A lingering 1st Spring male American Redstart was found behind Net 9. One of the last migrants to vacate the scene.

American Redstart

Overhead, three raptors circled high in the morning sky. We could easily tell the largest was a Bald Eagle.

Bald Eagle

The other pair were harder for us to make out easily but once on the computer screen we could tell that they were Red-tailed Hawks.

Red-tailed Hawk

At first it seemed they were just hanging out together but soon the hawks would approach the Bald Eagle and there would be a near clash of talons. The eagle soon retreated to the other side of the park.

Bald Eagle

Becki and Corey also got a male Ruby-throated Hummingbird out of the same net we captured a female a couple of weeks ago. Probably a mating pair with a nest quite close by.

Ruby-throated Hummingbird

Session 7 is now in the books. Time to crunch the numbers and see the totals. It sure seemed like a slower catch rate than the last few years but the figures will have to bare that out. Our numbers would be much lower if not for that 82 total at the Orlando Wetlands Festival.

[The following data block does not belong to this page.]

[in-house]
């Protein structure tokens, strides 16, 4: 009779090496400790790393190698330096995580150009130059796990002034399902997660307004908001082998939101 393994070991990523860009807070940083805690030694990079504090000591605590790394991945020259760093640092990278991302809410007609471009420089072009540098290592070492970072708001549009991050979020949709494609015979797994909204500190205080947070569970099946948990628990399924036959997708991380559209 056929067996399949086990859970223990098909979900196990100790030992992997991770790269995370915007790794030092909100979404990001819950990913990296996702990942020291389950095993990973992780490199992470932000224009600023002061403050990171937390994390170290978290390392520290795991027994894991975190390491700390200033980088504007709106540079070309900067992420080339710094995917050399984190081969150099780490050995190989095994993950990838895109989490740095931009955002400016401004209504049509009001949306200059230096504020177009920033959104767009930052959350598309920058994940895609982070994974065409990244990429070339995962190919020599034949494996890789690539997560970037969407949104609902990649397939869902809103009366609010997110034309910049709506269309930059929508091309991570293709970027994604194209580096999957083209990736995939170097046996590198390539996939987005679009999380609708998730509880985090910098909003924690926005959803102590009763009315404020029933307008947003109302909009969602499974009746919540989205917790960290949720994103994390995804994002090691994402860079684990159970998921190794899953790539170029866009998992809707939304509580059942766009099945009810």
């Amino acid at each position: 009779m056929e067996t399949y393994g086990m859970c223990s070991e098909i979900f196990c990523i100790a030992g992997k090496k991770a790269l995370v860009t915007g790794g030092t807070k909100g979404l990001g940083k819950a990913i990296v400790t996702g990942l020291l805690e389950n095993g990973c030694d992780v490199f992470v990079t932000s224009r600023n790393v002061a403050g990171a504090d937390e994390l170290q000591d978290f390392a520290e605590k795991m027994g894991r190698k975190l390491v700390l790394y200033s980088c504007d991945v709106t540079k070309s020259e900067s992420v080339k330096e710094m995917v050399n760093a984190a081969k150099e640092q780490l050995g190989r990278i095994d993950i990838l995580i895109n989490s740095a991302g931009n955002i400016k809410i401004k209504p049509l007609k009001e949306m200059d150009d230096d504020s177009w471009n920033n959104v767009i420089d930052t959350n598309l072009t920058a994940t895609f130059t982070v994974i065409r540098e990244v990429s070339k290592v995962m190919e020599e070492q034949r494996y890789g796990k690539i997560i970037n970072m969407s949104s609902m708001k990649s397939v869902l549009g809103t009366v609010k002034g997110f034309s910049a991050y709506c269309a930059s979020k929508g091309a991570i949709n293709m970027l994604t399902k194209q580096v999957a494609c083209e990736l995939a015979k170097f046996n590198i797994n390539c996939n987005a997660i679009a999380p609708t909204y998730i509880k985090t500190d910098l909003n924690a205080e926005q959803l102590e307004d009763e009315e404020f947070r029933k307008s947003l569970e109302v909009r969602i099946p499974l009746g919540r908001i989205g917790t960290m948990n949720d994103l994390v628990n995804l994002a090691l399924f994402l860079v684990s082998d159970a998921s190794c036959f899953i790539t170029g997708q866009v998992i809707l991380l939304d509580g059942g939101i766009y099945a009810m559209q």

Until Session 8, take care and thanks for reading!!
Next (planned) Banding Day: Sunday, August 2nd.
All nets will be opened by 6:15 A.M.

Sunday, May 10, 2015

The Final Migrant?

Mid-May finds us getting warmer by the day and most Winter migrants gone. The last push back North is happening and it is almost time for us to take our Summer break. As always, we had a few surprises along the way today.

The Barred Owl chicks were again in the middle of the net lanes before dawn but headed back across the way before we could get any good light for photos. One of the adults tried to follow a bit later and got caught in Net 1.

Barred Owl

Richard got a taste of talons during the extraction. Ouch! We don't band our Barred Owls since we know where they are all year.


Lynn was busy with a Carolina Wren as the owl was being brought toward the rest of us. Another adult with a brood patch gathering food for the kids.

Carolina Wren

Just some Pileated Woodpeckers around the snags from time to time today but they are still a pretty sight with the Moon nearly perched on a branch.


A few Northern Cardinals were captured today, all of them feisty.

Northern Cardinal

Time for a check down at the lake. The marsh is mostly crowded with Cattails but there are some other invasives poking through. Hyacinth are trying to stretch their blossoms as the Sun rises in the morning sky.


It takes quite some effort to see out to the water from this side now. Requires some extra watching out for gators and snakes, too!


Just over the vegetation we could watch a Great Blue Heron strut across the pier railing.